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NARCOMS Patient Registry helps research, patients

   
 
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On the February MS/Cancer support group conference call, participants learned about the North American Research Committee On Multiple Sclerosis (NARCOMS) Project, what services it provides and the need for MS patients to participate.  This self-help support group is sponsored by the National MS Society and the American Cancer Society.

 

Dr. Tuula Tyry, NARCOMS program manager, said the organization's main purpose is to expedite multi-center research on multiple sclerosis. To accomplish that goal, NARCOMS has developed a voluntary MS patient registry that is the largest of its kind in the world. As of February 2011, registry enrollment is more than 35,000, and new participants continue to join in.

 

People with MS are asked to register to provide data about their health, background, demographics and other information. Registry participants, whose identity remains confidential and separate from the data they submit, are then asked to update their information twice a year by mail or online.

 

NARCOMS makes the de-identified data available to clinicians and researchers for epidemiological studies. NARCOMS also matches registry participants with research studies and clinical trials and then lets them know about studies in their area. When notified that he or she is a potential candidate for a research project, the person can always choose whether or not to participate.

 

Tyry explained, "Perhaps a clinician is investigating fatigue and sleep issues in people with MS. He or she can ask us to search among the 35,000 profiles in our database to find people who qualify for that project. NARCOMS then notifies those registry participants about the study, and they can opt in or out of it."

 

"Over the past 15 years we have gathered a vast amount of information about MS in this unique data base," Tyry said. "However, to get a true picture, it continues to be very important to get information from a wide range of people - including those with co-existing medical conditions, such as cancer."

 

Some topics or questions in the surveys may not seem relevant to all responders, but every single response is important for comprehensive statistical analyses.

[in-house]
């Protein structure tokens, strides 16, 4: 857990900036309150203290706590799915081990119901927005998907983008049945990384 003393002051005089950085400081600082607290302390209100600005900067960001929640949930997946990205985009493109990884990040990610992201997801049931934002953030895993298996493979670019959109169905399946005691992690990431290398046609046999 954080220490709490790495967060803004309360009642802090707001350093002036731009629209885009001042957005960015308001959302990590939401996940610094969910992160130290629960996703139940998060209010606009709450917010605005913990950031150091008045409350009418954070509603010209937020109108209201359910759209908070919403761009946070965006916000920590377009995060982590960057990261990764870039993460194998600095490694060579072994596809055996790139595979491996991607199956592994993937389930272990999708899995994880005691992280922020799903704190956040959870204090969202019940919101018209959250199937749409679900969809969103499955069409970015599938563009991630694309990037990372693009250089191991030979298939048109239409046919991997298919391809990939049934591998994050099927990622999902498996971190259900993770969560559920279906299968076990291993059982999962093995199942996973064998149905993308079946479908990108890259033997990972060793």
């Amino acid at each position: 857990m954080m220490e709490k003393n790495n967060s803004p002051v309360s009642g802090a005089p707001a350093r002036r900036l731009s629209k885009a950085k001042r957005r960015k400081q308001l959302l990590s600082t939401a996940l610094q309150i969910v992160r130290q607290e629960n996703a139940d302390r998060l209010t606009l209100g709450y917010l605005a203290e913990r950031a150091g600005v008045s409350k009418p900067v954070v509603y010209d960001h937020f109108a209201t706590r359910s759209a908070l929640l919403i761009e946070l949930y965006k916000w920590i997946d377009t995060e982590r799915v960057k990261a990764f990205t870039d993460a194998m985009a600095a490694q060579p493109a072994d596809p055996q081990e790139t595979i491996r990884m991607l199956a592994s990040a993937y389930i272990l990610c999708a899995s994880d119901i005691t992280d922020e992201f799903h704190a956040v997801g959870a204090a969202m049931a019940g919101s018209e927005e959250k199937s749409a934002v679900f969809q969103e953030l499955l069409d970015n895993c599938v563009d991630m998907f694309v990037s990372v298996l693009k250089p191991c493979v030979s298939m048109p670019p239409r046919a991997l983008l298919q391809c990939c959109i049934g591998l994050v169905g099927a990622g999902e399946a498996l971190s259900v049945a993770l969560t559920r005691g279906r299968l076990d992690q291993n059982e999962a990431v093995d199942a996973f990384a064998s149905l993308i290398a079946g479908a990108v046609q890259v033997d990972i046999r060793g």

The database has proven very useful for researchers who need to include supporting data when submitting funding proposals for large scale studies. NARCOMS offers fast access to such reference data.

 

Margaret Barney, founder of MSplus, said, "I encourage MSplus members to enroll. Our participation adds to the database information about those who have been dually diagnosed with MS and cancer."

 

Tyry noted that with both skin and invasive cancers included, the portion of dual-diagnosed MS and cancer patients was 6 percent among the spring 2005 update survey responders and 10 percent in 2010. Further analyses are under way.

 

Those who enroll in the NARCOMS Registry receive four times a year the Multiple Sclerosis Quarterly Report (MSQR), which includes original review articles, NARCOMS news, breaking news and clinical trials in progress and open for enrollment.

 

"We are currently in the process of changing the name and format of our quarterly report, but the basic elements will remain. We want to continue giving something concrete back to the participants because we appreciate the time and effort it takes to fill out the surveys," Tyry said.

 

It takes about 20 minutes to fill out the NARCOMS form. To register, call 800-253-7884 for a mail-in survey form or complete the form online at www.narcoms.org

 

Tuula Tyry, Ph.D., MAED, earned her Master of Science degree in Exercise Science at University of Jyväskylä in Finland. She received a Fulbright scholarship for doctoral studies in the United States. Dr. Tyry completed her Ph.D. in human performance at Oregon State University and earned a Master of Arts in Adult Education at University of Phoenix, focusing on distance education and online learning. Dr. Tyry joined the NARCOMS Project as program manager in 2004 and has coauthored more than 20 scientific publications with other NARCOMS researchers.

 

NARCOMS is a project of the Consortium of Multiple Sclerosis Centers (CMSC).

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